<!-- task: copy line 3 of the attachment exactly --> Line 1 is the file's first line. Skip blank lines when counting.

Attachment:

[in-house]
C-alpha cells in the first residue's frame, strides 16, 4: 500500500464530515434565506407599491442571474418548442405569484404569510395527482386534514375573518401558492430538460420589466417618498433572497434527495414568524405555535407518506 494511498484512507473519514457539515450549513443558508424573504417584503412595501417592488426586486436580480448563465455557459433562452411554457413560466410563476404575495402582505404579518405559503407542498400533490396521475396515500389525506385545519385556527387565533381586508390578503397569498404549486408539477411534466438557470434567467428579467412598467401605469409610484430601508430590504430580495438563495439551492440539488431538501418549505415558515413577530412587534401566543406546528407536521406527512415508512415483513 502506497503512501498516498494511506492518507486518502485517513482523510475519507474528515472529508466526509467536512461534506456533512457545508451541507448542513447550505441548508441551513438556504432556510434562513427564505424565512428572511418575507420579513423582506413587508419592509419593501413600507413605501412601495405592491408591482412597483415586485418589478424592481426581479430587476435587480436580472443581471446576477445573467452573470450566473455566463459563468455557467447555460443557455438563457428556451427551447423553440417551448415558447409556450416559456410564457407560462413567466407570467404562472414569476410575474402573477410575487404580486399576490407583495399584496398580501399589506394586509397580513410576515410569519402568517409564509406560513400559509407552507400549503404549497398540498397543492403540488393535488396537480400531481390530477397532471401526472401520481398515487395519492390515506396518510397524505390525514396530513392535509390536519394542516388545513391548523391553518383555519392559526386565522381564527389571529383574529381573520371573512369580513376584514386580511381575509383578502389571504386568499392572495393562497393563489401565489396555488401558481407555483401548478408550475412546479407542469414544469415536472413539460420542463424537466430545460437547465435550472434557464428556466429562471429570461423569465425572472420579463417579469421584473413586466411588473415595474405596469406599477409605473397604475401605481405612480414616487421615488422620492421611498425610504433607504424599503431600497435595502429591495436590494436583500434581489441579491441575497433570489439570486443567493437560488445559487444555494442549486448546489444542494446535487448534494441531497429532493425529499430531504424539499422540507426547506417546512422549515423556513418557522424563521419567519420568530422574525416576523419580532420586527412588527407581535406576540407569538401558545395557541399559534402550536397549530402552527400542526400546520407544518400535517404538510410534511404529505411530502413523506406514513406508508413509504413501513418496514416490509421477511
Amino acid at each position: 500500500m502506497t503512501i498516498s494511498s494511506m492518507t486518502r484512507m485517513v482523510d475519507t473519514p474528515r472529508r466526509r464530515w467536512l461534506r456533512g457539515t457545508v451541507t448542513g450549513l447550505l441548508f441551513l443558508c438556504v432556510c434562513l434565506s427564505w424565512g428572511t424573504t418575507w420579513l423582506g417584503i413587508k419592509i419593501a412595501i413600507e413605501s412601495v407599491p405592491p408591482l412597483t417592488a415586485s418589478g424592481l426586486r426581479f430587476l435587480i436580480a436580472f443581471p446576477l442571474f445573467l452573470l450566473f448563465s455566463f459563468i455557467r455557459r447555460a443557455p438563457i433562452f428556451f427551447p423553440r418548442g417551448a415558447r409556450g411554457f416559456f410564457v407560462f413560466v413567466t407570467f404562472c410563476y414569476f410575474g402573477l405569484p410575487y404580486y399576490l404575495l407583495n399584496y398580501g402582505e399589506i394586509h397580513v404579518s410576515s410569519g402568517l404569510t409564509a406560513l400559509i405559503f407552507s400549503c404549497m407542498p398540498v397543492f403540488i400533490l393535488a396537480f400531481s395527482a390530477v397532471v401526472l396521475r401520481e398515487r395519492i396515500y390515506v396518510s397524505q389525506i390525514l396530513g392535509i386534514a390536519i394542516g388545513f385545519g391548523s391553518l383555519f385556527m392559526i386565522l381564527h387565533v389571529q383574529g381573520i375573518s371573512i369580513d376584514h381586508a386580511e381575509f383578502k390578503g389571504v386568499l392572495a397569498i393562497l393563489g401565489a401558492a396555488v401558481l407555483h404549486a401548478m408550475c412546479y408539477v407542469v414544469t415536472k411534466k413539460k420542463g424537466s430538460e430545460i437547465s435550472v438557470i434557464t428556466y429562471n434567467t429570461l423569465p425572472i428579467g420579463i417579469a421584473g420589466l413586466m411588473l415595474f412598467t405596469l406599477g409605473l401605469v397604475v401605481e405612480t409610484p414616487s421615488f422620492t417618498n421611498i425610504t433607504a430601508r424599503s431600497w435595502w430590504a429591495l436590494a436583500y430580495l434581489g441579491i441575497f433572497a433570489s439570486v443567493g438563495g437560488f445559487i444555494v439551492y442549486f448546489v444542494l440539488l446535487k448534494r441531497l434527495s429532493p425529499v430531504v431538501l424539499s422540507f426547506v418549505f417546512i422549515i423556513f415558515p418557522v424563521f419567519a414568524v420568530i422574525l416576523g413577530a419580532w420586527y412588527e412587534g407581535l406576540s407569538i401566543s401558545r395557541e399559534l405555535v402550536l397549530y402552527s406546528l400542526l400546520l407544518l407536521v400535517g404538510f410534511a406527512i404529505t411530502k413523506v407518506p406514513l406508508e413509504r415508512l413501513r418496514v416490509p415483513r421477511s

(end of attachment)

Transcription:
Amino acid at each position: 500500500m502506497t503512501i498516498s494511498s494511506m492518507t486518502r484512507m485517513v482523510d475519507t473519514p474528515r472529508r466526509r464530515w467536512l461534506r456533512g457539515t457545508v451541507t448542513g450549513l447550505l441548508f441551513l443558508c438556504v432556510c434562513l434565506s427564505w424565512g428572511t424573504t418575507w420579513l423582506g417584503i413587508k419592509i419593501a412595501i413600507e413605501s412601495v407599491p405592491p408591482l412597483t417592488a415586485s418589478g424592481l426586486r426581479f430587476l435587480i436580480a436580472f443581471p446576477l442571474f445573467l452573470l450566473f448563465s455566463f459563468i455557467r455557459r447555460a443557455p438563457i433562452f428556451f427551447p423553440r418548442g417551448a415558447r409556450g411554457f416559456f410564457v407560462f413560466v413567466t407570467f404562472c410563476y414569476f410575474g402573477l405569484p410575487y404580486y399576490l404575495l407583495n399584496y398580501g402582505e399589506i394586509h397580513v404579518s410576515s410569519g402568517l404569510t409564509a406560513l400559509i405559503f407552507s400549503c404549497m407542498p398540498v397543492f403540488i400533490l393535488a396537480f400531481s395527482a390530477v397532471v401526472l396521475r401520481e398515487r395519492i396515500y390515506v396518510s397524505q389525506i390525514l396530513g392535509i386534514a390536519i394542516g388545513f385545519g391548523s391553518l383555519f385556527m392559526i386565522l381564527h387565533v389571529q383574529g381573520i375573518s371573512i369580513d376584514h381586508a386580511e381575509f383578502k390578503g389571504v386568499l392572495a397569498i393562497l393563489g401565489a401558492a396555488v401558481l407555483h404549486a401548478m408550475c412546479y408539477v407542469v414544469t415536472k411534466k413539460k420542463g424537466s430538460e430545460i437547465s435550472v438557470i434557464t428556466y429562471n434567467t429570461l423569465p425572472i428579467g420579463i417579469a421584473g420589466l413586466m411588473l415595474f412598467t405596469l406599477g409605473l401605469v397604475v401605481e405612480t409610484p414616487s421615488f422620492t417618498n421611498i425610504t433607504a430601508r424599503s431600497w435595502w430590504a429591495l436590494a436583500y430580495l434581489g441579491i441575497f433572497a433570489s439570486v443567493g438563495g437560488f445559487i444555494v439551492y442549486f448546489v444542494l440539488l446535487k448534494r441531497l434527495s429532493p425529499v430531504v431538501l424539499s422540507f426547506v418549505f417546512i422549515i423556513f415558515p418557522v424563521f419567519a414568524v420568530i422574525l416576523g413577530a419580532w420586527y412588527e412587534g407581535l406576540s407569538i401566543s401558545r395557541e399559534l405555535v402550536l397549530y402552527s406546528l400542526l400546520l407544518l407536521v400535517g404538510f410534511a406527512i404529505t411530502k413523506v407518506p406514513l406508508e413509504r415508512l413501513r418496514v416490509p415483513r421477511s